After markets closed on Friday, News Corp. (NASDAQ: NWSA) formally split itself into two pieces: a publishing company still to be called News Corp. and a movie and TV company named Twenty-First Century Fox Inc. (NASDAQ: FOXA). Both companies will also trade class B shares under the symbols NWS and FOX, respectively. Rupert Murdoch will be the chairman of both companies, and he owns about 40% of the voting shares in each. Murdoch also will be the CEO of Twenty-First Century Fox. Robert Thomson will take over as CEO of the new News Corp.
Owners of News Corp. shares before the split received one share of class A stock in the new News Corp. for every four shares they held. Existing shares were converted one-for-one for shares in Twenty-First Century Fox.
The new News Corp. now has about $2.56 billion in cash, including a payment of $1.82 billion from Twenty-First Century Fox, and no debt.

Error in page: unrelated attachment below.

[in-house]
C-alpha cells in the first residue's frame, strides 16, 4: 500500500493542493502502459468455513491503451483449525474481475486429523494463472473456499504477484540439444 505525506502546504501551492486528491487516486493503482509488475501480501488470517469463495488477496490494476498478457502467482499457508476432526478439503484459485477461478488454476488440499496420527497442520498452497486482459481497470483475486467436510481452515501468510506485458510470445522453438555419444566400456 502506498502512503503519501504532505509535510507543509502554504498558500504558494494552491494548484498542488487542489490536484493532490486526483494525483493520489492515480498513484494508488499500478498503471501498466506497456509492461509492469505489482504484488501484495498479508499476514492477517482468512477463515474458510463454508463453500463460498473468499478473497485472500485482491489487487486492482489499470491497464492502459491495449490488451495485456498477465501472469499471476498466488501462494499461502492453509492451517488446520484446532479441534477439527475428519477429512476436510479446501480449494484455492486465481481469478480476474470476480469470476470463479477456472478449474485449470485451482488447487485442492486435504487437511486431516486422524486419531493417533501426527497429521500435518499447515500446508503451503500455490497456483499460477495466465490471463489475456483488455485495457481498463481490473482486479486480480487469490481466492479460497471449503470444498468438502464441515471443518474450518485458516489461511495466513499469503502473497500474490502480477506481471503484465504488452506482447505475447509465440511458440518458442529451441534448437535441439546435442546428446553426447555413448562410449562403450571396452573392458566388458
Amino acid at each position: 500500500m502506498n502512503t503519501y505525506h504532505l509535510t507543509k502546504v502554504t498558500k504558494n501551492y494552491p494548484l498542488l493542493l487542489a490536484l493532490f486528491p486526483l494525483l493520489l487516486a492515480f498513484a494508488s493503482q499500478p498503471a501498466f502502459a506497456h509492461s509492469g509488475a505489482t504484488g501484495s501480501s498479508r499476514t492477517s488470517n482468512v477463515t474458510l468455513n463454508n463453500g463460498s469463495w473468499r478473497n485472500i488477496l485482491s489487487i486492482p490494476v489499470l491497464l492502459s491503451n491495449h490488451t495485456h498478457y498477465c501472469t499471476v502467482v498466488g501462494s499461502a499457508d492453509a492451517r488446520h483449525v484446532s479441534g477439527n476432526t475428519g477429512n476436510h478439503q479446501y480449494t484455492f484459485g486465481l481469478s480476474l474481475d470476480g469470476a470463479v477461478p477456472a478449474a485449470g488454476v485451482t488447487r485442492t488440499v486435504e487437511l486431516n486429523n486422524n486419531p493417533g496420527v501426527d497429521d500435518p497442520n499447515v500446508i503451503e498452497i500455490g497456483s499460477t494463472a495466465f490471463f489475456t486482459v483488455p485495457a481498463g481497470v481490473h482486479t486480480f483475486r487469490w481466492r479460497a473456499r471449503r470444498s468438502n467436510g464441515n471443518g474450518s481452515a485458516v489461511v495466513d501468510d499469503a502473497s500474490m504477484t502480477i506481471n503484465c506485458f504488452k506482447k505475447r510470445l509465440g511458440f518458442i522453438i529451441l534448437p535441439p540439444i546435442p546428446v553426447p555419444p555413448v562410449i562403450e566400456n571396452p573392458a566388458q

News Corp. assets include The Wall Street Journal, HarperCollins publishers, The Times of London, the New York Post, Dow Jones news services, plus other Australia- and U.K.-based tabloid newspapers. Dow Jones recently launched a product called DJX, intended to compete with the gold standard Bloomberg terminal.
Twenty-First Century Fox will include the Fox broadcast network, Fox News, the Fox movie and TV studios, 27 TV stations and soon a new Fox Sports 1 cable network, yet another challenger to Walt Disney Co.’s (NYSE: DIS) ESPN franchise and the budding NBC Sports Network, owned by Comcast Corp. (NASDAQ: CMCSA). The company also holds a stake in Hulu, along with NBCUniversal and Disney, and 39% of British satellite company BSkyB.
The new News Corp. has shown interest in acquiring The Los Angeles Times from The Tribune Company and, perhaps, even the Financial Times from Pearson PLC (NYSE: PSO).
It appears that News Corp. plans to put some distance between itself and its history as a newspaper publisher by trying to establish its print publications as platform that would then diversify into new digital products. That means, of course, cutting costs enough to meet the lower ad revenues inevitably generated by digital media.
To survive, News Corp. will have to do better than buying a once-hot Internet property like MySpace for $580 million and selling the same company six years later for $35 million.